Havana is filled with musical Cubans eager to delight any audience with the sounds and rhythms that make up the heartbeat of Cuba.
The island nation spends 10% of its annual budget on education, compared with 4% in the United Kingdom and just 2% in the US. School attendance is compulsory from ages 6 – 16 (or the end of basic secondary education) and all students, regardless of age or sex, wear school uniforms with a color denoting grade level.
Multiple hours per week is required for music education from pre-school through 7th grade – compared to less than 1 hour in American elementary schools.
According to the World Bank, with the notable exception of Cuba, “no teaching faculty in the region can be considered to be of high quality when compared to global parameters.” The financial institution also notes that, “today, no Latin American school system, with the possible exception of that of Cuba, has the high standards, strong academic talent, high or at least adequate salaries and high degree of professional autonomy that characterizes the world’s most effective educational systems, such as those of Finland, Singapore, Shanghai (China), the Republic of Korea, Switzerland, the Netherlands and Canada.”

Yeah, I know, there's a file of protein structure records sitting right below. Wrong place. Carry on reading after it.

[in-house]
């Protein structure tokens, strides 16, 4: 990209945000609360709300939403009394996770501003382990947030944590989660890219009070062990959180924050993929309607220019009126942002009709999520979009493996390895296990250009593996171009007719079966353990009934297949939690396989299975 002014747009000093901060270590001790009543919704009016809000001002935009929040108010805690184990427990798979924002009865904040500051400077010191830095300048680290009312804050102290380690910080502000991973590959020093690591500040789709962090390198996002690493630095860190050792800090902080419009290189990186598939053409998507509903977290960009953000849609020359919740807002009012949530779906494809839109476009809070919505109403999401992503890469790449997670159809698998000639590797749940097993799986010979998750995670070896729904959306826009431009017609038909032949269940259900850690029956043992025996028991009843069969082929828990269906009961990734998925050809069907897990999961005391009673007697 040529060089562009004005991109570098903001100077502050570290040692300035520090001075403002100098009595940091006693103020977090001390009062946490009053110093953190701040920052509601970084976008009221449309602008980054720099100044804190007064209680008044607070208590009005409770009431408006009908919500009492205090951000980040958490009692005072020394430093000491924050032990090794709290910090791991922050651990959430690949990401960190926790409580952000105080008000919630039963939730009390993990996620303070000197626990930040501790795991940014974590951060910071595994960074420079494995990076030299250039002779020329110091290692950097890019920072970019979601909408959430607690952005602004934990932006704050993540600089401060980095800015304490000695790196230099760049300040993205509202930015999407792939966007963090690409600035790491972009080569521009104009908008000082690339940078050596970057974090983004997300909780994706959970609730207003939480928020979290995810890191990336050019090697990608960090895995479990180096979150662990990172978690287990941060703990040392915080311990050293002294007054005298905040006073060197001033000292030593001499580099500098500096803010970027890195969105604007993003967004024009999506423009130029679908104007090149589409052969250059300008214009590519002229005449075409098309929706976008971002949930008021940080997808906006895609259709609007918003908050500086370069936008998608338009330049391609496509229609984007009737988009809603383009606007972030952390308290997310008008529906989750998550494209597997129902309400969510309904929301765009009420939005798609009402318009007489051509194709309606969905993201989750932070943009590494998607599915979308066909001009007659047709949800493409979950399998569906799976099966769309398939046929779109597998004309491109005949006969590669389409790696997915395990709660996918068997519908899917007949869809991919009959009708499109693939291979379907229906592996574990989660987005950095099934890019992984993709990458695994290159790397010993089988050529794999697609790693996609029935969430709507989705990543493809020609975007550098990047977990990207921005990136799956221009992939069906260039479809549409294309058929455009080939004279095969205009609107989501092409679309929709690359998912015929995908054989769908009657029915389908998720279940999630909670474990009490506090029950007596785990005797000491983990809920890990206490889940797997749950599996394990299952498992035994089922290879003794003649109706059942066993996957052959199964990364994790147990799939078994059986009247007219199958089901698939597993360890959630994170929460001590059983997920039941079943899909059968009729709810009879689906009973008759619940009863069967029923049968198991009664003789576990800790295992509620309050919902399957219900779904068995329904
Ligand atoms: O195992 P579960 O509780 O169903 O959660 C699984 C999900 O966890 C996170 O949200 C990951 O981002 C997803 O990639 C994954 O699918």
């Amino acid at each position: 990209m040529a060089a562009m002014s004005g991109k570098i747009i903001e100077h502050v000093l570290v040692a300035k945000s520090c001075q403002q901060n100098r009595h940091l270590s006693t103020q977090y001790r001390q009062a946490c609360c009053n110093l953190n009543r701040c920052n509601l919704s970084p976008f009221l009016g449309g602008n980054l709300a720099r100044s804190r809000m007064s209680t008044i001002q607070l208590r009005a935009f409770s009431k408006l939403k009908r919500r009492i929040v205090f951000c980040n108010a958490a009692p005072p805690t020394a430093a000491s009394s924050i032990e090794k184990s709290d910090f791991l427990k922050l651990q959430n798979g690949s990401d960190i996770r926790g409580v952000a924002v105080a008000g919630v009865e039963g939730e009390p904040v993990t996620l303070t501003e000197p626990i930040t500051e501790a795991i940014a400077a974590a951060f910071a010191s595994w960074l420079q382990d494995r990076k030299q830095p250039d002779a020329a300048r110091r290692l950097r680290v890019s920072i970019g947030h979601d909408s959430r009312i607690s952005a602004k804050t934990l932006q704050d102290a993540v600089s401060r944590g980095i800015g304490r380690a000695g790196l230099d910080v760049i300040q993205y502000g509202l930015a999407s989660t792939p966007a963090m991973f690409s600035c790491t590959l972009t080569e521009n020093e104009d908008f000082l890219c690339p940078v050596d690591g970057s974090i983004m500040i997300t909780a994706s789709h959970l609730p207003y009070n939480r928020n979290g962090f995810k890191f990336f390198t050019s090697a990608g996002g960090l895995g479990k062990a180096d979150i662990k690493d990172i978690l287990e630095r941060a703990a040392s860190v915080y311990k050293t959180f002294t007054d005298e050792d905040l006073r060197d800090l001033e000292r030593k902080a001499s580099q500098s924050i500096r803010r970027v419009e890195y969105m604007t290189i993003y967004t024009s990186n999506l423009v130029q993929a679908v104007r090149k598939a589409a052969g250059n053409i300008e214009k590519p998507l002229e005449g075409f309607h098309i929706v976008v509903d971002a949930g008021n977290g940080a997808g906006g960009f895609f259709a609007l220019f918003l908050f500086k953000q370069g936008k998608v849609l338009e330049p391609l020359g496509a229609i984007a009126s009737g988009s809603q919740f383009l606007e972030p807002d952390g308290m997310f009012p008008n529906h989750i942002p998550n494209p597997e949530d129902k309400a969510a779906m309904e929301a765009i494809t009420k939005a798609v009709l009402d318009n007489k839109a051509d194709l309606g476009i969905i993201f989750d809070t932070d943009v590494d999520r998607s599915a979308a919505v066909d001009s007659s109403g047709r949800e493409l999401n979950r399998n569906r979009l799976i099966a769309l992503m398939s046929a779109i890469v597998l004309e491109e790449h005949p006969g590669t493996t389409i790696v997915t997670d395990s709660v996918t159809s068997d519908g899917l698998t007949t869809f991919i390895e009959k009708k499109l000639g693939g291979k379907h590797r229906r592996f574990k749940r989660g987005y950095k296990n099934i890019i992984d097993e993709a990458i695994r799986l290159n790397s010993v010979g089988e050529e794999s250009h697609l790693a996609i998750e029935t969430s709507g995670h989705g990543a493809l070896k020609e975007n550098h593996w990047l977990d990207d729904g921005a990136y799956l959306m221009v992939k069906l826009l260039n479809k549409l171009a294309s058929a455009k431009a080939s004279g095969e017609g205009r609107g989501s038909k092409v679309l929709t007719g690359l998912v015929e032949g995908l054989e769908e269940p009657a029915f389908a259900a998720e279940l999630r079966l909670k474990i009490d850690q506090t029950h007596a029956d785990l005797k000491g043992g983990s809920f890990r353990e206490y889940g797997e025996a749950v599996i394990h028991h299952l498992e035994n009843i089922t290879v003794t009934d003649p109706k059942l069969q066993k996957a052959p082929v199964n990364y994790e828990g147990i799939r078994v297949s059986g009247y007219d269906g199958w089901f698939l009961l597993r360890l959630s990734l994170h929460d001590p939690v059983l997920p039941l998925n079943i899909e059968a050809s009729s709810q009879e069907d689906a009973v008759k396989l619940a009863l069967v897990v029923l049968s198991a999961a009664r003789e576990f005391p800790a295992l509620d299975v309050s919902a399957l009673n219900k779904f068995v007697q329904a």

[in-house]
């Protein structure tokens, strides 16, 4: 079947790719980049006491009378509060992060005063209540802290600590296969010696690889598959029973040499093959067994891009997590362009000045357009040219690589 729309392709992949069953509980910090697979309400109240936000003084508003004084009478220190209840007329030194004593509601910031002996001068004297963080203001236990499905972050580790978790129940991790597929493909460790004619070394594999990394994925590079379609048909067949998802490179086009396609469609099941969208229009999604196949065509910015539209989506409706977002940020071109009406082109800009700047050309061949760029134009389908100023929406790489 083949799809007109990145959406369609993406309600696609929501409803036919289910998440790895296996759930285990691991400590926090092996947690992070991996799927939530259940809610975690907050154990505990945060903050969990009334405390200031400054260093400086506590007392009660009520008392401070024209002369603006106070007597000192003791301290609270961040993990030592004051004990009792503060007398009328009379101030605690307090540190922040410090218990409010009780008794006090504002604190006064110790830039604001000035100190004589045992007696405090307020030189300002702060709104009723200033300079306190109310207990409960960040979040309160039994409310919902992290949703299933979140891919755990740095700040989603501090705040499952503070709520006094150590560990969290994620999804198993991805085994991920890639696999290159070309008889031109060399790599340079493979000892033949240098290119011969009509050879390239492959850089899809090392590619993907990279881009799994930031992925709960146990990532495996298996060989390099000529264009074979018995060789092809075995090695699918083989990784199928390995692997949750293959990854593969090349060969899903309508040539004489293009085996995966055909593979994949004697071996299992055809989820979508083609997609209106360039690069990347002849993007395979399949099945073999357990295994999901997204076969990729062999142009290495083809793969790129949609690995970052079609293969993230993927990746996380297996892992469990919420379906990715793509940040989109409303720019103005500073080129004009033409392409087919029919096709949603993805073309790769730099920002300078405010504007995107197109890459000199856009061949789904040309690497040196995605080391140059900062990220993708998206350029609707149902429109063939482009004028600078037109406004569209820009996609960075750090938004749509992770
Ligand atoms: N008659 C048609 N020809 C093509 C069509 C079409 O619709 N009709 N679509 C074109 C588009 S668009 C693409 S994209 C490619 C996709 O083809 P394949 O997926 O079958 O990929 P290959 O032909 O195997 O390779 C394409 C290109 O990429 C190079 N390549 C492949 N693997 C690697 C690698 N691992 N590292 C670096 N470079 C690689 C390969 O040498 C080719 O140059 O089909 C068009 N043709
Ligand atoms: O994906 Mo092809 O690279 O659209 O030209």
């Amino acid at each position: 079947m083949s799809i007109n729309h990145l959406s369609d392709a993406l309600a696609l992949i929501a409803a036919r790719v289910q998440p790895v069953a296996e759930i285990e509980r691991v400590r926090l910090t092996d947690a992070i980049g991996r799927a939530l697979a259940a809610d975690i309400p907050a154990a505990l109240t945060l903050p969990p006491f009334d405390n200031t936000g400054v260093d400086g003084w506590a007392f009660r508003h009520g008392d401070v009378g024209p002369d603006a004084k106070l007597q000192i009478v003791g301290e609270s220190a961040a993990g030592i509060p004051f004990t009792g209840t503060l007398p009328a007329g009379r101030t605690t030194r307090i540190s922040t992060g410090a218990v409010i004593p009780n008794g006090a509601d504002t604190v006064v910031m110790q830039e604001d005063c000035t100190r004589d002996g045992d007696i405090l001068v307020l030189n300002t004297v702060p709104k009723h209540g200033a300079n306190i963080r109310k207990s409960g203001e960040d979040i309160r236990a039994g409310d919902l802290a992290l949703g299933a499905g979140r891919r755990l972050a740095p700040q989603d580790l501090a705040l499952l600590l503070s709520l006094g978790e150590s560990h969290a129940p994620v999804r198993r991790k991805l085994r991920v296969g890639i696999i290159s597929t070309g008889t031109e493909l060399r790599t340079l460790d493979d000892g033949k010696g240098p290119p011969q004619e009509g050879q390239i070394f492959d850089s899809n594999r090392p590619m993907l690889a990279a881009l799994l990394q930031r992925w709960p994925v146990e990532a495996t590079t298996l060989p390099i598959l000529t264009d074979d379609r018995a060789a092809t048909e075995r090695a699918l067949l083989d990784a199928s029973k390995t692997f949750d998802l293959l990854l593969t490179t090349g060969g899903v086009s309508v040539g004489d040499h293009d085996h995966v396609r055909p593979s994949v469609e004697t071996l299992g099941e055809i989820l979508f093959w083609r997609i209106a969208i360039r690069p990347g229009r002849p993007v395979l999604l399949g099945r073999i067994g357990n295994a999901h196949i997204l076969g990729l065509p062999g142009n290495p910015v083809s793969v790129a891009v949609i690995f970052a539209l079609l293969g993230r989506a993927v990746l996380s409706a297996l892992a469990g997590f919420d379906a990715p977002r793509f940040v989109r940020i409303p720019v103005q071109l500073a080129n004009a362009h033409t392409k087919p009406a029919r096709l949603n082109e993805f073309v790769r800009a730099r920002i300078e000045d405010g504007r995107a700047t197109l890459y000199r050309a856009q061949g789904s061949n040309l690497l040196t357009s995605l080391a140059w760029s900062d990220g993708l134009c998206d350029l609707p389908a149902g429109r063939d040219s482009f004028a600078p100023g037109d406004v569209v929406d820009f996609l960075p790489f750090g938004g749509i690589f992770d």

John Lennon Park
John Theodore Lennon Park or Parque John Theodore Lennon (previously known as Parque Menocal) is a public park located in the Vedado district in Havana.
Sitting on one of the benches of the park is a sculpture of the Beatles member John Lennon, sculpted by Cuban artist José Villa Soberón. There is an inscription reading: “Dirás que soy un soñador pero no soy el único” John Lennon, in English:, “You may say I’m a dreamer, but I’m not the only one,” from the song “Imagine.”
The sculpture of Lennon is missing his signature round-lens glasses, which have been stolen and/or vandalized several times. During the day, a security guard sits next to the bench, and he will place glasses on the statue if requested.
The statue was unveiled on 8 December 2000, the 20th anniversary of Lennon’s murder in New York City.
Wander down a street in any Cuban city and you’ll likely come across something just like this: